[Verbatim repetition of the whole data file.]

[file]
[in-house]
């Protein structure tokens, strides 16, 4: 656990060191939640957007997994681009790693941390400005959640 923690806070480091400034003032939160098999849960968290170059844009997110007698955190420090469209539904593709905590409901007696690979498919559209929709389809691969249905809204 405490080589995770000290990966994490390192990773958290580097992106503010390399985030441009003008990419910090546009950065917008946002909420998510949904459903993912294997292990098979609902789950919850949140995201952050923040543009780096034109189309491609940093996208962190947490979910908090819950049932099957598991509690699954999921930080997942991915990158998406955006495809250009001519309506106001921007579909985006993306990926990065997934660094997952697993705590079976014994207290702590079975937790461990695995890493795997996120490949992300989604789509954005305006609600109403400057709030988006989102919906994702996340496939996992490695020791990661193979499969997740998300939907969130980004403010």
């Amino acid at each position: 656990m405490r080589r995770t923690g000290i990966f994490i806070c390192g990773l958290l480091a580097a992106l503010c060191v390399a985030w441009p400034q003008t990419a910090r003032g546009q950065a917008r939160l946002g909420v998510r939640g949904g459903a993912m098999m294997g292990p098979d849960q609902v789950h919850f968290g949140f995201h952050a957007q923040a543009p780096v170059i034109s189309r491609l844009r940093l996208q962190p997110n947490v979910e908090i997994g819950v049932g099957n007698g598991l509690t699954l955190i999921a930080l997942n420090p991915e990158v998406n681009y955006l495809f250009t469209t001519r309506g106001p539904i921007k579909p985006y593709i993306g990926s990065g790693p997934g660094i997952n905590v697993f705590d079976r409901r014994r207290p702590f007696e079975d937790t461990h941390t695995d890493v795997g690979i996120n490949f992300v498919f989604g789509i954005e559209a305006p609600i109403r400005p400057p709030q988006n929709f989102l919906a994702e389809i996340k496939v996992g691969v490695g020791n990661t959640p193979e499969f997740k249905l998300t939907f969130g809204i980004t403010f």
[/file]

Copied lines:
[in-house]
């Protein structure tokens, strides 16, 4: 656990060191939640957007997994681009790693941390400005959640 923690806070480091400034003032939160098999849960968290170059844009997110007698955190420090469209539904593709905590409901007696690979498919559209929709389809691969249905809204 405490080589995770000290990966994490390192990773958290580097992106503010390399985030441009003008990419910090546009950065917008946002909420998510949904459903993912294997292990098979609902789950919850949140995201952050923040543009780096034109189309491609940093996208962190947490979910908090819950049932099957598991509690699954999921930080997942991915990158998406955006495809250009001519309506106001921007579909985006993306990926990065997934660094997952697993705590079976014994207290702590079975937790461990695995890493795997996120490949992300989604789509954005305006609600109403400057709030988006989102919906994702996340496939996992490695020791990661193979499969997740998300939907969130980004403010």
């Amino acid at each position: 656990m405490r080589r995770t923690g000290i990966f994490i806070c390192g990773l958290l480091a580097a992106l503010c060191v390399a985030w441009p400034q003008t990419a910090r003032g546009q950065a917008r939160l946002g909420v998510r939640g949904g459903a993912m098999m294997g292990p098979d849960q609902v789950h919850f968290g949140f995201h952050a957007q923040a543009p780096v170059i034109s189309r491609l844009r940093l996208q962190p997110n947490v979910e908090i997994g819950v049932g099957n007698g598991l509690t699954l955190i999921a930080l997942n420090p991915e990158v998406n681009y955006l495809f250009t469209t001519r309506g106001p539904i921007k579909p985006y593709i993306g990926s990065g790693p997934g660094i997952n905590v697993f705590d079976r409901r014994r207290p702590f007696e079975d937790t461990h941390t695995d890493v795997g690979i996120n490949f992300v498919f989604g789509i954005e559209a305006p609600i109403r400005p400057p709030q988006n929709f989102l919906a994702e389809i996340k496939v996992g691969v490695g020791n990661t959640p193979e499969f997740k249905l998300t939907f969130g809204i980004t403010f």